The pistol – which had been fitted with a silencer – was found firmly clasped in his hand. He was in the company of at least two other people and a large quantity of drink had been taken.

For Irma, the trauma was compounded by the way she found out. The shocking news didn’t come in the form of a polite

knock on the door from an apologetic garda. Instead, it came in a text message hours later from mutual friends, who have known each other since their teens.

Trembling nervously, Irma – who moved to Ireland with Marius more than six years ago – said: ‘They simply asked if I had heard. I hadn’t.

‘Finding out your ex-boyfriend is dead by text message is a very painful experience and I just didn’t believe it. I called his

brother and he came over with friends.’ What deeply troubles her is the suggestion that he could kill himself. As to the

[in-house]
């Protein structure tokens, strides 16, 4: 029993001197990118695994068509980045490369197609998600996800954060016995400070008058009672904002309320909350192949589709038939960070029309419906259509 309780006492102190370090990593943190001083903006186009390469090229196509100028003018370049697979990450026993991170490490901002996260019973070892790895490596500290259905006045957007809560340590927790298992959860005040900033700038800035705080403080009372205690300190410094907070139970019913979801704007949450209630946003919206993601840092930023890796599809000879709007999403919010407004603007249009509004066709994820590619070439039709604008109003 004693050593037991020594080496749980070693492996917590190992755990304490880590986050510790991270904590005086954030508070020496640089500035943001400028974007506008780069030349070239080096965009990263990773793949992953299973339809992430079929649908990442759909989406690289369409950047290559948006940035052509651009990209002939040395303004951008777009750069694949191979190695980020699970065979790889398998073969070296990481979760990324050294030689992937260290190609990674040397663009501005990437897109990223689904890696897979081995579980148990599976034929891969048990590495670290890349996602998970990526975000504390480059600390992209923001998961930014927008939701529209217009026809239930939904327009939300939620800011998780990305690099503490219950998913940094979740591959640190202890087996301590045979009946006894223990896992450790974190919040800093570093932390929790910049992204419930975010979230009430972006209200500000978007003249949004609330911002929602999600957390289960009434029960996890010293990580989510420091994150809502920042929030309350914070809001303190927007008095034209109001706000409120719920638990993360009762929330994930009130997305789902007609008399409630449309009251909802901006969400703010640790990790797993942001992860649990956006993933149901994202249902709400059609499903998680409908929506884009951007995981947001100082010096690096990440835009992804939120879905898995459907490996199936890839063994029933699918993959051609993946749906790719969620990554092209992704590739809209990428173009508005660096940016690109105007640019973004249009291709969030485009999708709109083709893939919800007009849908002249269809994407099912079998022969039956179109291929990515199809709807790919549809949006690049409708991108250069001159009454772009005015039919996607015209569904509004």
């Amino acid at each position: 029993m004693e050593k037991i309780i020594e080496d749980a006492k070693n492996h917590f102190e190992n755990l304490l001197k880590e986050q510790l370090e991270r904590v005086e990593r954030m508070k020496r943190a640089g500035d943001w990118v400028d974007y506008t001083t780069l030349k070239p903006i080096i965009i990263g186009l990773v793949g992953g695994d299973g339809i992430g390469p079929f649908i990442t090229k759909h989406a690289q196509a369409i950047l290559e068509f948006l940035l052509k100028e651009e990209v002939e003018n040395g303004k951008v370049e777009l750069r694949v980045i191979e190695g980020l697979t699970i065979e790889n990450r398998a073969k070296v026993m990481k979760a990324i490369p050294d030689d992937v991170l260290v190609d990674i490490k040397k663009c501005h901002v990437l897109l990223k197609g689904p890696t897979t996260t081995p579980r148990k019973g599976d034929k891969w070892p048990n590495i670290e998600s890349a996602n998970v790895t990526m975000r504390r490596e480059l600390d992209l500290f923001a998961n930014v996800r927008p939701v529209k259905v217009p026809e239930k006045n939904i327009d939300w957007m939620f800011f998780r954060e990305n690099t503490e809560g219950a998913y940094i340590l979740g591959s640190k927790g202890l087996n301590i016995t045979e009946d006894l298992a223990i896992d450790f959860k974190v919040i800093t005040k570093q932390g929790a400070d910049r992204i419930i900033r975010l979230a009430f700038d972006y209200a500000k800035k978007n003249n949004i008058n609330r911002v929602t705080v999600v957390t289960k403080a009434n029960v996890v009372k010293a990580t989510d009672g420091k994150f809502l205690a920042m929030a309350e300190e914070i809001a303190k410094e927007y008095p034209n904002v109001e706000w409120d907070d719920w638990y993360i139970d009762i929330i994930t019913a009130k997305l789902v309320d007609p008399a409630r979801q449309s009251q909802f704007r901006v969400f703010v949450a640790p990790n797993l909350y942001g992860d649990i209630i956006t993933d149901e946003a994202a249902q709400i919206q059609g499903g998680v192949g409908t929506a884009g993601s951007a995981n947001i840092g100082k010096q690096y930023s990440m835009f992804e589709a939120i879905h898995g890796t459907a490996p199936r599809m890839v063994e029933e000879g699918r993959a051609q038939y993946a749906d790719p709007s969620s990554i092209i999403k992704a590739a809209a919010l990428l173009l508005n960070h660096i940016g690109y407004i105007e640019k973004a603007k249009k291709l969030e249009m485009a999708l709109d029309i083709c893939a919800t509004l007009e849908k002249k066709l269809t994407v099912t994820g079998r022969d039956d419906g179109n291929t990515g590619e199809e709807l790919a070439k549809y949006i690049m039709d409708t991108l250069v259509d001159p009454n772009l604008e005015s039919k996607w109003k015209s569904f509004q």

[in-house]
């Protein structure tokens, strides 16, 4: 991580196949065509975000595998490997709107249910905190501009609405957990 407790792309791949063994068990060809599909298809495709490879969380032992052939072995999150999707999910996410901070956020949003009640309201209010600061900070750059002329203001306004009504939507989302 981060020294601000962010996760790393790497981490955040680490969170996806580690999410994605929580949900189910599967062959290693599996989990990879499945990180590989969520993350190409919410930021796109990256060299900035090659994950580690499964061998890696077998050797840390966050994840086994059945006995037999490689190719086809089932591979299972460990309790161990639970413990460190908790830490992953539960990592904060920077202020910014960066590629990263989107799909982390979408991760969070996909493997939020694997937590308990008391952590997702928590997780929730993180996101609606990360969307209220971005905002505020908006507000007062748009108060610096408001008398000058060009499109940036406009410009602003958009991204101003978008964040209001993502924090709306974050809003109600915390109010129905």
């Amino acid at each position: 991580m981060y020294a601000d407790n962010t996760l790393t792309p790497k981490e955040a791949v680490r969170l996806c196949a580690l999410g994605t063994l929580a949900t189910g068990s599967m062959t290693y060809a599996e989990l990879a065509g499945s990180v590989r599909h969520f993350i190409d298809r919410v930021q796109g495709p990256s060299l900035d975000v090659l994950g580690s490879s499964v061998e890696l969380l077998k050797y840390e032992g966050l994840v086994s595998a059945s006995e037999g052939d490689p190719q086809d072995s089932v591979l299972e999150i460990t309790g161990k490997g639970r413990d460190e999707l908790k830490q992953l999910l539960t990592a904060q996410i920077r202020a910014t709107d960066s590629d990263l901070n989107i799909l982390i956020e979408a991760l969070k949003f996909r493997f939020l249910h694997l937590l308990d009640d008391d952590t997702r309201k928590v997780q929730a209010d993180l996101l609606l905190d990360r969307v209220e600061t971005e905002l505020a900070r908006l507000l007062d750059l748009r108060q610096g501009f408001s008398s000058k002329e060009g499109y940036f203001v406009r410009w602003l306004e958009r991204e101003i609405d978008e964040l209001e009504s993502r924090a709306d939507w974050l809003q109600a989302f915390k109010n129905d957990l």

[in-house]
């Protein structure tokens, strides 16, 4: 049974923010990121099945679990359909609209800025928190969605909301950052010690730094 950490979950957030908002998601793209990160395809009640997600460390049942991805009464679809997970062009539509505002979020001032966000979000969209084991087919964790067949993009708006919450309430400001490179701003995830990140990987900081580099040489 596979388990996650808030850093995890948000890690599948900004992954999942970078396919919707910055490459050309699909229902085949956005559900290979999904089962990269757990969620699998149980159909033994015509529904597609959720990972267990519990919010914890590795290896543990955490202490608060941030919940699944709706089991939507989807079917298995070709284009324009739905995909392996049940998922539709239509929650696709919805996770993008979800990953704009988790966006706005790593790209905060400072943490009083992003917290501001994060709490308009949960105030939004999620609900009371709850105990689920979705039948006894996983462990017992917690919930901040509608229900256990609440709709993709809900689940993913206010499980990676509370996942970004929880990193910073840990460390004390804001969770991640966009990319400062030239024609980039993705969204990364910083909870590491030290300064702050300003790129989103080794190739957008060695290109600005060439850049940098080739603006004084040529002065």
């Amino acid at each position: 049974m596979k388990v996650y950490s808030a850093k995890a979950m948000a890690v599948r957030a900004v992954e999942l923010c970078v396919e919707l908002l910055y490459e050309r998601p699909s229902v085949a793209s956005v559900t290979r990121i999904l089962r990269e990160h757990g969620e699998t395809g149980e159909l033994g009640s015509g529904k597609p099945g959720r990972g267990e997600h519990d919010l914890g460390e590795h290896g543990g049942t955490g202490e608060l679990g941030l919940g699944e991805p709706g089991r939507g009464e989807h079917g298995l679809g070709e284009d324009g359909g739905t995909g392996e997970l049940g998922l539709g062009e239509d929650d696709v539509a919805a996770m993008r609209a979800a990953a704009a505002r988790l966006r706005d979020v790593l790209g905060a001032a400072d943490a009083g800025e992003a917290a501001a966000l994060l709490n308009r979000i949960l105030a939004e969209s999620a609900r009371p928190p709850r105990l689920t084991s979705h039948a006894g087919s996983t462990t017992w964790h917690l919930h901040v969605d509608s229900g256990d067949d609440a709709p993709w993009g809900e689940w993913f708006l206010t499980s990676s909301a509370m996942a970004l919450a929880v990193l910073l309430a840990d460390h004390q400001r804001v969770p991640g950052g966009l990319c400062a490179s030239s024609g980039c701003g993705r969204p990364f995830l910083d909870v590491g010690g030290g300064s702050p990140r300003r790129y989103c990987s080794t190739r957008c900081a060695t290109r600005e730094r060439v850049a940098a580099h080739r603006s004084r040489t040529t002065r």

possibility he could have been murdered, she cannot even bring herself to talk, let alone think, about it.

But his family are in no doubt he was murdered and even believe – because of what they have been told by witnesses

who stopped by Marius’s flat on the night he died as well as the accounts given by the last people to see him alive – that

his killer may actually have been a hitmanfor-hire from the internet, chillingly called Absolut after the vodka of the same

name.

Donatas Simanaitis, Marius’s older brother and president of a respected Lithuanian martial-arts federation, said: ‘There is

more to my brother’s death than meets the eye and I will not rest until I find out what happened and who was involved.

‘There is no doubt in my mind he was murdered. He didn’t just have a gunshot wound to his head.’

According to the family, Marius had severe bruising and a fractured skull to one side, a gunshot to the other, and defensive wounds on his